The wisdom of a senator, who was tortured as a prisoner of war, did not persuade the Democratic senators. As Heitkamp put it, “Haspel explained to me that the agency should not have employed such tactics in the past and has assured me that it will not do so in the future.”
How can senators be convinced it won’t happen again if Haspel refuses to fully reckon with her past in public?
It is also important to note that Missouri Democratic Senator Claire McCaskill faces a tough race in a state that Trump won by 19 percent. Yet, she did not vote for Haspel.
“Given the nature of the CIA’s work, the agency receives little oversight. I need to have confidence that the person running it has the instincts and judgment to make decisions in line with our country’s moral compass,” McCaskill said. “I agree with many in the military and my friend and colleague Senator John McCain—the only United States Senator who understands torture in a way I hope no American will experience ever again —that the CIA needs a leader who is willing to take a stand when the policies don’t reflect our values.”
“While I respect Ms. Haspel’s service and sacrifice, after meeting with her and reviewing classified documents, I do not think she is that person,” McCaskill added.
Beyond Donnelly, Heitkamp, Manchin, and Nelson, who will be targeted relentlessly by Trump and GOP forces regardless of their vote for Haspel, there were two Democratic senators who tokenized Haspel and were proud to overlook her torture past because they could say they backed the First Woman CIA Director Ever.
“I believe torture is inconsistent with our nation’s values, and its use has harmed America’s standing in the world. I also believe it is important to hold Gina Haspel’s nomination to a similar standard as previous nominees for this position, particularly in regards to responsibility for the CIA’s use of torture following the 9/11 attacks,” Shaheen proclaimed.
In other words, the Senate had to confirm Haspel because previous CIA director nominees—all men—were not held accountable for their roles in torture.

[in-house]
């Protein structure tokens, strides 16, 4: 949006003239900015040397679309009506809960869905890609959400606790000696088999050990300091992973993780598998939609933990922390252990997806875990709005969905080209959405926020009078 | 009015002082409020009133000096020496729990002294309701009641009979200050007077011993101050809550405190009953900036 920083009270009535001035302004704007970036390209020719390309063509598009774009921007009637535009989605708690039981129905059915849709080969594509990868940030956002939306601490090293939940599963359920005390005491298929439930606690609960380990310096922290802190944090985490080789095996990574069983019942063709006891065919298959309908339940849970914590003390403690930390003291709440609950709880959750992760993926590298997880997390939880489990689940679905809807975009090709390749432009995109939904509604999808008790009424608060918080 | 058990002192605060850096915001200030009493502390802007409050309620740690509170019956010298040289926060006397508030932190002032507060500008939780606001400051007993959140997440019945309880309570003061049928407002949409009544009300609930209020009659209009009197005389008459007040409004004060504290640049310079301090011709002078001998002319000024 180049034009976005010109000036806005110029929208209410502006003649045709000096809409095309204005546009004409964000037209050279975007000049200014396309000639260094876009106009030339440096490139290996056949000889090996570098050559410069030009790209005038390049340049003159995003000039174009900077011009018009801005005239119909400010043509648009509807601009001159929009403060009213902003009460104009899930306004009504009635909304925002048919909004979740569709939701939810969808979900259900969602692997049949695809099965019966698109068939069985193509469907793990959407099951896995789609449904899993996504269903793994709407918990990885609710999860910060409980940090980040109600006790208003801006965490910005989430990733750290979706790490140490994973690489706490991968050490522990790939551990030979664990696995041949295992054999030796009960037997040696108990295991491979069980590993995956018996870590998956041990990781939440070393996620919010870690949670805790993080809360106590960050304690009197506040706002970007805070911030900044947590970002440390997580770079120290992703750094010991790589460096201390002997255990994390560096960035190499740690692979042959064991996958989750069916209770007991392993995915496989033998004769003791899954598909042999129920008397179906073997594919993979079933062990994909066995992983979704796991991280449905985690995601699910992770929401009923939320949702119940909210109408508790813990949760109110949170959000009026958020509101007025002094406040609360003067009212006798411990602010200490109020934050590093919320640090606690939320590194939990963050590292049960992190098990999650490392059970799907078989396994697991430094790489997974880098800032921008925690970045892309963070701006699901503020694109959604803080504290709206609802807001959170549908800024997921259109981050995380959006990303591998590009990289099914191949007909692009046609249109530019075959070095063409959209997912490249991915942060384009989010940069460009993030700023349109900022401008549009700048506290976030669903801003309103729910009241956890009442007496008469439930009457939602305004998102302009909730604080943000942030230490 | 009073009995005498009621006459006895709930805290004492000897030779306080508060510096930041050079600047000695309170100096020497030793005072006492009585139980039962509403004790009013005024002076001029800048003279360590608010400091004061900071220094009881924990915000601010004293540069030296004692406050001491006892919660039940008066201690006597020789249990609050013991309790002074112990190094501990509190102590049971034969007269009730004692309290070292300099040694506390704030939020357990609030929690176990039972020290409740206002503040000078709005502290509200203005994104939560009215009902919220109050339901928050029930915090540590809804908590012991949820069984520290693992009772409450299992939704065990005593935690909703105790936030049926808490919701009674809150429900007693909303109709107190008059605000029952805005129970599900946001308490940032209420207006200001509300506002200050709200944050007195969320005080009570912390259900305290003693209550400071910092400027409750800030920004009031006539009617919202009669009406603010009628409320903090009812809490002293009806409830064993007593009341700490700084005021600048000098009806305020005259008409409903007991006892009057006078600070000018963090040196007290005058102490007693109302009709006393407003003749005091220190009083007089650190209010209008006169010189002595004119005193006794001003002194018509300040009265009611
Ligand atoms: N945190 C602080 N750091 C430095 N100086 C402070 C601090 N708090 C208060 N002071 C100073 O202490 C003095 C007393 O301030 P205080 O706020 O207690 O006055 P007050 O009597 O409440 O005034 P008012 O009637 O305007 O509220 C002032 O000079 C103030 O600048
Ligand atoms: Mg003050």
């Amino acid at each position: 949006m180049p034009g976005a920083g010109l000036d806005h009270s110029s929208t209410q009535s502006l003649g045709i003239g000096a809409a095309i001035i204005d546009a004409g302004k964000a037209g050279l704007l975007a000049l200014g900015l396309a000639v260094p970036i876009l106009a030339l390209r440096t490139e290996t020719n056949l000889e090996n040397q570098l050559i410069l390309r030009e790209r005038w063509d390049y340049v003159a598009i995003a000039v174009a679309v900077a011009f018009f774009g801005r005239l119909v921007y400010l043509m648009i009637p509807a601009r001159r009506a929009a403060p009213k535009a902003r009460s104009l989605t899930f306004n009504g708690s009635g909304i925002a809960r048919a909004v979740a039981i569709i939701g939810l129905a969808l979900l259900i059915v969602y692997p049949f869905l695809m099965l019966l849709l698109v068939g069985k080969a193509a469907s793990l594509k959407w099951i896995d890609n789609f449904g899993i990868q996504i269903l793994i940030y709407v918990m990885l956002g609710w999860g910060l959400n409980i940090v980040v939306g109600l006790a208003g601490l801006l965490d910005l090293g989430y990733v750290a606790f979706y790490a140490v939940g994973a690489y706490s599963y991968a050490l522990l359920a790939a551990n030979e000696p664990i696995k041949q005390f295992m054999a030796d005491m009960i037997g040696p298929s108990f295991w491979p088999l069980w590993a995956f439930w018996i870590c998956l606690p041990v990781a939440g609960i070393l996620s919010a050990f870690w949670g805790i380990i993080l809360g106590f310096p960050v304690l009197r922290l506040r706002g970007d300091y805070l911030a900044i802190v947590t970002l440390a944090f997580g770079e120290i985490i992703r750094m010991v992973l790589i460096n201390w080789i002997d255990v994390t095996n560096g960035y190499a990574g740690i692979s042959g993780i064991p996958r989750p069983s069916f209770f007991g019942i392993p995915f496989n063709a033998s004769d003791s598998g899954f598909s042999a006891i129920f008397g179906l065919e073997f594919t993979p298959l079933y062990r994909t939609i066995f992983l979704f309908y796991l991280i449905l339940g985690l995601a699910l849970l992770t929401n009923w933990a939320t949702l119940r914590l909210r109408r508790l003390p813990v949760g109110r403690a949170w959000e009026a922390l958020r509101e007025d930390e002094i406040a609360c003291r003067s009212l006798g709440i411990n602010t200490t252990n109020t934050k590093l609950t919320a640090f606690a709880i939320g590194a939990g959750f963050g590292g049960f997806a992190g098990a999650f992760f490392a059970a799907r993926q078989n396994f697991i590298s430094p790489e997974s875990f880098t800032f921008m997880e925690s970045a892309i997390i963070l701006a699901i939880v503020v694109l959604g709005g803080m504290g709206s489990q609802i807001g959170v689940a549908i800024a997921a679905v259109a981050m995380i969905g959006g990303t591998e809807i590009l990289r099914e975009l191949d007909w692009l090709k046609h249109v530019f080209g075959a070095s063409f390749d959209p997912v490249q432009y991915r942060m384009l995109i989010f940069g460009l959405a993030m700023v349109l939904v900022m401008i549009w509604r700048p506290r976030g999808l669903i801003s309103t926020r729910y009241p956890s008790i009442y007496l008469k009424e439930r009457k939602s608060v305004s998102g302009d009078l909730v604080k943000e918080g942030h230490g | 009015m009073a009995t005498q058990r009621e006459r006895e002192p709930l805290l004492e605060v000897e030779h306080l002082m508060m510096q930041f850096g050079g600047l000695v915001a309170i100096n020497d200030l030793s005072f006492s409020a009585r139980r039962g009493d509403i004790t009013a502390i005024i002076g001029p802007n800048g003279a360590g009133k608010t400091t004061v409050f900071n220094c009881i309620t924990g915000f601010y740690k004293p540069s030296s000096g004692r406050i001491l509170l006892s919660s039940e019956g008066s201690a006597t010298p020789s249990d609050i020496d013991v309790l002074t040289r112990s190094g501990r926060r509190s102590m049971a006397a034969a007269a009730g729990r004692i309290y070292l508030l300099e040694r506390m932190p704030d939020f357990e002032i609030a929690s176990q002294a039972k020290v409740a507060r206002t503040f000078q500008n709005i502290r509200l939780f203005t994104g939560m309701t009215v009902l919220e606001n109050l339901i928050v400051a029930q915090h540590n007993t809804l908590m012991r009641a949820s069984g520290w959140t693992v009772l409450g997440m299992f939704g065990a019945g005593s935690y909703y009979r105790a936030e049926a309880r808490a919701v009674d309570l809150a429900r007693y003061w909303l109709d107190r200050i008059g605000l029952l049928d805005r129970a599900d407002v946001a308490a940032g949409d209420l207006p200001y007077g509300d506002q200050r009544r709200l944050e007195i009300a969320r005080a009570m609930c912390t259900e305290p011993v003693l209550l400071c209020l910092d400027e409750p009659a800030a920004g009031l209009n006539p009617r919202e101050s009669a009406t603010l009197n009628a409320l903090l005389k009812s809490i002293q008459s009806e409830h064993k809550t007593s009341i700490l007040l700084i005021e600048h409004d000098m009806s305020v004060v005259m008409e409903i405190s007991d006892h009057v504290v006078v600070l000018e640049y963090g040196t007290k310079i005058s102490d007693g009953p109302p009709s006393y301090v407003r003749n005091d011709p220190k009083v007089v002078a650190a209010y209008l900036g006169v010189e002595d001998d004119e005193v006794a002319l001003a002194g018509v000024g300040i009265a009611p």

Warner, who is the vice chairman and leading Democrat on the Senate intelligence committee, stood on the Senate floor before he voted for Haspel and said, “We should not overlook the historic nature of Ms. Haspel’s nomination as the first woman to be nominated as director of the CIA. Seeing her portrait in the halls of the agency next to the long line of former directors will be a long overdue but important breakthrough for the intelligence community.”
Finally, the country will see that women can run an agency known for its brutal torture and targeted assassination programs too. They can also carry on the tradition of destabilizing countries and meddling in elections to advance the agenda of American empire.
What is most critical about this moment is that Democrats had the potential to sink Haspel’s nomination but failed.
Just as President Barack Obama’s administration did not have the will to oppose torture and back the prosecution of individuals involved in CIA torture, the Democratic Party did not want to spend political capital on ensuring Haspel was never confirmed.
Haspel’s nomination was the result of a decade-long indifference to justice for torture. Indeed, a who’s who of war criminals and torture apologists with histories in U.S. intelligence endorsed Haspel (several of them Democrats). That went a long way toward insulating her from any opposition and allowed her to withhold the truth of her past in the CIA while still winning the support of a majority of senators.